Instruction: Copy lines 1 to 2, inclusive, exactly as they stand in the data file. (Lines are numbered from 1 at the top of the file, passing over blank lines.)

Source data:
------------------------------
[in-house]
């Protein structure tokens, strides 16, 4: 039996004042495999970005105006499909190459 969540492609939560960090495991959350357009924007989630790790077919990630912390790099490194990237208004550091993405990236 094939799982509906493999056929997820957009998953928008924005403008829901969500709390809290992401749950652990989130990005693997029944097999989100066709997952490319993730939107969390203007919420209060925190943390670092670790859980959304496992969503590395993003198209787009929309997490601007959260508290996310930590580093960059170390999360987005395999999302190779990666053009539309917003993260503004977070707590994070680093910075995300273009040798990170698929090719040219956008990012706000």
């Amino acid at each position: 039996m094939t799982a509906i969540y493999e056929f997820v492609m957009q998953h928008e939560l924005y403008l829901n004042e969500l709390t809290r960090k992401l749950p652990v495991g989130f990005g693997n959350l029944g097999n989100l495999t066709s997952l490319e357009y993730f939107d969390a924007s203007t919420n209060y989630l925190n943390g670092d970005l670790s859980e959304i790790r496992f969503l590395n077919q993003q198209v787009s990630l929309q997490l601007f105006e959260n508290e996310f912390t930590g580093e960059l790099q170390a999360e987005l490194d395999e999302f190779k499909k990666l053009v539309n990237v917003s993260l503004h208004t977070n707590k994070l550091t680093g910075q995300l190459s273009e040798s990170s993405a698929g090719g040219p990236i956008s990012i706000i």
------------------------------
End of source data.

[in-house]
């Protein structure tokens, strides 16, 4: 039996004042495999970005105006499909190459 969540492609939560960090495991959350357009924007989630790790077919990630912390790099490194990237208004550091993405990236 094939799982509906493999056929997820957009998953928008924005403008829901969500709390809290992401749950652990989130990005693997029944097999989100066709997952490319993730939107969390203007919420209060925190943390670092670790859980959304496992969503590395993003198209787009929309997490601007959260508290996310930590580093960059170390999360987005395999999302190779990666053009539309917003993260503004977070707590994070680093910075995300273009040798990170698929090719040219956008990012706000």